Standing still has never been part of the plan for Ryan Rivett. The president and CEO of My Place Hotels of America lists a number of additional titles—president of Legacy Management, VP of The Rivett Group, president and CEO of Legacy Builders and president of Legacy Development among them—and each has given him a unique perspective of how each one intersects to create the whole.
“As an organization, we’re very vertically integrated and actually quite diverse in different business units and focuses. They all center around hospitality in one way or another, and of course, hotel operations and development are at the core of that,” Rivett said. “Since I started in the business in 2005, I’ve been integrated into many of those. I’ve started a few and have an administrative role in all of them with different partners and different executives underneath me in different places. That’s the nature of our company.”
And while My Place is the company the industry hears about the most, he said, all of the branches have their own distinct place in the organization, and each has provided Rivett with hands-on knowledge that underpins his leadership today.
“I’m thankful that I did have the opportunity to work in every company that we have in this organization and have had an opportunity to move through the processes and procedures in the different disciplines, coming to a point where I’m at today, where I have responsibility for all of it,” he said. “I have intimate knowledge on everything that we do and on the things that the employees and other business partners are going through on a daily basis. I’d say as I enter most conversations, oftentimes my strength has best represented in my ability to engage in every part of the conversation and have, even at a fairly young age, some experience with it.”
Although he officially entered the business in 2005, hospitality has always been part of life. His grandfather, Ron Rivett, My Place’s co-founder and chairman, founded Super 8 Motels in 1974.
“I measure a lot of how we’re going about things based on what the reputation that was established 45 years ago continues to be today and say, ‘Hey, in 45 years, or in 40 years, I would like people to say the same thing about me and about the My Place organization that they do about Ron and the Super 8 organization as it was for the first 20 years as he was growing it.’”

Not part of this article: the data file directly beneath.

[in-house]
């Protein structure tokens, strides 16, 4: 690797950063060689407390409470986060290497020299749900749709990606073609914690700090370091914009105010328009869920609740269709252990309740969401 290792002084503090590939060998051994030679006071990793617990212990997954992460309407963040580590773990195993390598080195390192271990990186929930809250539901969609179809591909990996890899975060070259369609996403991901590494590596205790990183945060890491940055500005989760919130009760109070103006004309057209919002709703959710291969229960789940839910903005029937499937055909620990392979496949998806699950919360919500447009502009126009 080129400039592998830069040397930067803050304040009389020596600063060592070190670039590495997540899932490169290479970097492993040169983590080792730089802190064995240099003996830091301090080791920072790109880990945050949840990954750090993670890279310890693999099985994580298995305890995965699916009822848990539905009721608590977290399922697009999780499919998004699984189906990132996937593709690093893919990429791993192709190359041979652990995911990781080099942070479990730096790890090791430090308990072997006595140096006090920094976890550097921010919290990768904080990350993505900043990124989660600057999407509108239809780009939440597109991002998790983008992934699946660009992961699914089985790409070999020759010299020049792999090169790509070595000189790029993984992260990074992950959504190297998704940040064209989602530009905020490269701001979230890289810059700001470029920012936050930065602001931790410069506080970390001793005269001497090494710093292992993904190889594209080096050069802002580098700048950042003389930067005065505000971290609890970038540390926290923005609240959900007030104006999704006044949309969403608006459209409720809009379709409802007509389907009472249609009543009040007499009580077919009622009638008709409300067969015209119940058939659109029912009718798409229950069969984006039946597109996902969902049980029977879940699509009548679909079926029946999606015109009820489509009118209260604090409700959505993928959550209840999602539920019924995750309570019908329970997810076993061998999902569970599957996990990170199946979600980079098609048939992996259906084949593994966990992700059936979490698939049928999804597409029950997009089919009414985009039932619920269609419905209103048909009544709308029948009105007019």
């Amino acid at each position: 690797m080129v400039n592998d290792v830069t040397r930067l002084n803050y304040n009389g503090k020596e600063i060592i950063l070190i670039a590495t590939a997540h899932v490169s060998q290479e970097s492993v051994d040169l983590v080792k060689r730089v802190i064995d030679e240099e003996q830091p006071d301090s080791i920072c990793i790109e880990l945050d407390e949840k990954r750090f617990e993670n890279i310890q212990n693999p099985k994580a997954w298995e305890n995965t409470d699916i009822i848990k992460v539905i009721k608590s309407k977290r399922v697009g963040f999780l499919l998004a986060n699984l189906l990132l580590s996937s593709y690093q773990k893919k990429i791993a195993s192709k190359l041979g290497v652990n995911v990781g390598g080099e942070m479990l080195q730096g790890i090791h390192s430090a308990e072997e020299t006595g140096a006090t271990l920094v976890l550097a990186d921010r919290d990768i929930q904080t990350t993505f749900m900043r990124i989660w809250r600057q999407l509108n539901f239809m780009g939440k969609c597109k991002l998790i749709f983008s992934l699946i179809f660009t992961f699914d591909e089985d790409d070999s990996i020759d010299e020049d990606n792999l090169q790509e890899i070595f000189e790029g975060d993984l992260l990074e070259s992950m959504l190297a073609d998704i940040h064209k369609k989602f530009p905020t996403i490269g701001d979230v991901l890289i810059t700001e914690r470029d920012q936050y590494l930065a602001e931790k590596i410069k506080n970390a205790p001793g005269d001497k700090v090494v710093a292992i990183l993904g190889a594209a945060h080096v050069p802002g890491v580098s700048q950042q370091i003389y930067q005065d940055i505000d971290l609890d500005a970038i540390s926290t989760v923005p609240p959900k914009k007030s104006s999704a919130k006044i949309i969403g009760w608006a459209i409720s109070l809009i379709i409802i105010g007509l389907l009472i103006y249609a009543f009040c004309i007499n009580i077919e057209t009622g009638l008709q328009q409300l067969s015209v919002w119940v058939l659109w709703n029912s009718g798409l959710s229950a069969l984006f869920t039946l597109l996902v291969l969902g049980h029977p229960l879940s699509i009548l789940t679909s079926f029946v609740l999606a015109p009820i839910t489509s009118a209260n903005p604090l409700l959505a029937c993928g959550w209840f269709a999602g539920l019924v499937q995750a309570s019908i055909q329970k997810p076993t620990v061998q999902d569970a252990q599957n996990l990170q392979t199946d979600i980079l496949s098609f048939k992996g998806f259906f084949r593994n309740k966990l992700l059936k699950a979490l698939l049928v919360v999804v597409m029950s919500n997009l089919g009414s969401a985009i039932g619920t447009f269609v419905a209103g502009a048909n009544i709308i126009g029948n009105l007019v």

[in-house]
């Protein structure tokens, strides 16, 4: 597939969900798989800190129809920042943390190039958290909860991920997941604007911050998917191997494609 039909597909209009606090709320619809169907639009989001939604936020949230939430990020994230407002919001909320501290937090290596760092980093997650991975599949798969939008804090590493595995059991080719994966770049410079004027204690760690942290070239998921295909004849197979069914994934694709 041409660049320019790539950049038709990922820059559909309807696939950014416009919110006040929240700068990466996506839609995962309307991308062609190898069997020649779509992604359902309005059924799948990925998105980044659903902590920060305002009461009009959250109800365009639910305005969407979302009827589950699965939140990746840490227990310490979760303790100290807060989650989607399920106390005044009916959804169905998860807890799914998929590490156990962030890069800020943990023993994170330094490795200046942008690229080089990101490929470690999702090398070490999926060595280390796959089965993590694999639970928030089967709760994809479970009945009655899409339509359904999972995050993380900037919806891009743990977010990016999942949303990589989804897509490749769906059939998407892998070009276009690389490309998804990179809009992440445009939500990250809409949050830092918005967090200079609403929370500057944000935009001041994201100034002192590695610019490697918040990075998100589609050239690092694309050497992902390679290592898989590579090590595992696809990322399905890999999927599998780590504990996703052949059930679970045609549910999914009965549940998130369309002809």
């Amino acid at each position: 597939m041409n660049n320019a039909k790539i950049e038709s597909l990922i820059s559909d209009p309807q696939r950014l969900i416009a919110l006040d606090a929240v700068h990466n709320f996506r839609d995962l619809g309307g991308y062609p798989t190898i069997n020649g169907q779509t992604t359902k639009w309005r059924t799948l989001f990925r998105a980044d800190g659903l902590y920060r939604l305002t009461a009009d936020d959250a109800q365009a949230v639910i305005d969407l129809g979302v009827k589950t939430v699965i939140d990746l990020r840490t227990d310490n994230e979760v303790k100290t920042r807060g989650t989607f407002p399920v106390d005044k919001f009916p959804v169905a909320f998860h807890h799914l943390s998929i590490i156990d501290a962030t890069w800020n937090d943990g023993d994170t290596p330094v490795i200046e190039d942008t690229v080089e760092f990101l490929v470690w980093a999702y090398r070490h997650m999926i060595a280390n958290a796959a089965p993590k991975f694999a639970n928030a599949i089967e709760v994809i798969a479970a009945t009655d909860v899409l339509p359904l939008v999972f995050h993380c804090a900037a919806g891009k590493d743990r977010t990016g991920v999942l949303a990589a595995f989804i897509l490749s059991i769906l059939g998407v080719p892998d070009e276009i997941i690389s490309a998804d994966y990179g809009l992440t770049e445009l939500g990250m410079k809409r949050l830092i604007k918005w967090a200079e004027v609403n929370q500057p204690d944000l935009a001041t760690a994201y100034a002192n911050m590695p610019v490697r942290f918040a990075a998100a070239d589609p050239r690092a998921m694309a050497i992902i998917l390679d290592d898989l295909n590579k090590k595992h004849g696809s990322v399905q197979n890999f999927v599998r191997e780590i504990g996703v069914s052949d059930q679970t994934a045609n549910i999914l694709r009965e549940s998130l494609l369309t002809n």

All of this personal experience and growth has put Rivett in the best position to keep his company moving through the pandemic, the travel free-fall and the recession. No My Place properties have had to close their doors, and the company’s occupancy has been above the national average, he said. Cost savings have come through other avenues.
“We’ve scaled back in a lot of other areas where we were doing preventative improvements and things like that on the properties,” according to Rivett. “We’ve kept all of our hotel locations open every day throughout this situation. All of our general managers on property and key staff members have stayed employed as they were before. We haven’t had to do any pullbacks in terms of payroll or anything like that, but we have leaned things out on the properties a bit.”
In fact, the downturn has proven the strength of the My Place model, he said: “While it’s unfortunate for some people that we have less demand for hours during the week, it’s also created a situation where we are certain of our stability because we can operate those hotels with one or two or three staff members, even in a situation where we’re still running 45 to 50 percent occupancy in the average property.”
Rivett is fully aware of how the current situation is affecting employees, but he’s feeling encouraged about the future.
“I know it’s becoming an endurance situation for the managers and the people who have worked most every day throughout this situation, trying to keep the hotels open, keep the guests happy. But the feedback that I’m getting from our management teams is that for the most part, people are happy to have maintained their job,” he said. “They’re engaged and actually learning some things from a different perspective that they hope to incorporate into their daily management of the hotels going forward.
“So, as difficult as this situation has been, as sudden and abrupt as it’s been, there’s nowhere that I’ve looked so far that I haven’t found a silver lining or an opportunity that’s going to stick with us after this is over.”
Because of his lifelong connection to the hotel industry, Rivett said he’s never given much thought to what else he might do. But when asked, his answer was no surprise—it would still involve hospitality and travel.
“If the world collapsed today and the hotel industry ceased to exist, you’d probably find me in a tropical place somewhere working as a deckhand on a boat or bell hopping for a bed and breakfast on a remote island somewhere,” he said. “I like being around people, but I also like fishing and flying and it’d probably be somewhere in one of those two places. I think that might be part of what keeps me working as hard as I do, that one day I’ll probably end up in one of those places if I work hard enough.”
Sounds like a perfect reason not to stand still.